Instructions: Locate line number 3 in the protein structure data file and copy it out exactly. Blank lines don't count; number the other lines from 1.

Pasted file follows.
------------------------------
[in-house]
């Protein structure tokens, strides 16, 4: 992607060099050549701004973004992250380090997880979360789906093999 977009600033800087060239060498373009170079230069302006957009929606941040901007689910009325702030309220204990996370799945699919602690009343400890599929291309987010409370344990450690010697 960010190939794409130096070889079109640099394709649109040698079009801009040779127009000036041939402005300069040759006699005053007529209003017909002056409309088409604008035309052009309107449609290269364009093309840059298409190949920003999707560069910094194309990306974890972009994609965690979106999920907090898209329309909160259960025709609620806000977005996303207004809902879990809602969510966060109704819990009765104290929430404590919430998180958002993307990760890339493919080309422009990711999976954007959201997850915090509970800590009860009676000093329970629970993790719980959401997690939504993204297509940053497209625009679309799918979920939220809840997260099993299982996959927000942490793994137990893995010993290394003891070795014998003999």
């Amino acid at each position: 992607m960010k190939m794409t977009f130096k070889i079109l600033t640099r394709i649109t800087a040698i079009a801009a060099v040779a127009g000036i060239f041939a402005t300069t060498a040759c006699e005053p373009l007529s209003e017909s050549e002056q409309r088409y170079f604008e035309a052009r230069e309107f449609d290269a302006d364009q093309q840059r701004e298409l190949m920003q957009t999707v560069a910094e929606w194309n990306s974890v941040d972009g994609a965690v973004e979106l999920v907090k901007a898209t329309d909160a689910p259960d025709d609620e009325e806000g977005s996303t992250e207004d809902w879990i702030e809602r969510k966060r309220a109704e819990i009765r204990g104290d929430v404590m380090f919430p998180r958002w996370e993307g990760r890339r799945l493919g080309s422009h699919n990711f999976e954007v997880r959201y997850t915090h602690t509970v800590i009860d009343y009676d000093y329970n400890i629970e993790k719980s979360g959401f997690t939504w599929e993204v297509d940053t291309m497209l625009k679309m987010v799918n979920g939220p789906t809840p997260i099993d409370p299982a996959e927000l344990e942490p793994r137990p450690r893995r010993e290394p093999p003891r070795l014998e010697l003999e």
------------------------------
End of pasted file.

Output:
């Amino acid at each position: 992607m960010k190939m794409t977009f130096k070889i079109l600033t640099r394709i649109t800087a040698i079009a801009a060099v040779a127009g000036i060239f041939a402005t300069t060498a040759c006699e005053p373009l007529s209003e017909s050549e002056q409309r088409y170079f604008e035309a052009r230069e309107f449609d290269a302006d364009q093309q840059r701004e298409l190949m920003q957009t999707v560069a910094e929606w194309n990306s974890v941040d972009g994609a965690v973004e979106l999920v907090k901007a898209t329309d909160a689910p259960d025709d609620e009325e806000g977005s996303t992250e207004d809902w879990i702030e809602r969510k966060r309220a109704e819990i009765r204990g104290d929430v404590m380090f919430p998180r958002w996370e993307g990760r890339r799945l493919g080309s422009h699919n990711f999976e954007v997880r959201y997850t915090h602690t509970v800590i009860d009343y009676d000093y329970n400890i629970e993790k719980s979360g959401f997690t939504w599929e993204v297509d940053t291309m497209l625009k679309m987010v799918n979920g939220p789906t809840p997260i099993d409370p299982a996959e927000l344990e942490p793994r137990p450690r893995r010993e290394p093999p003891r070795l014998e010697l003999e």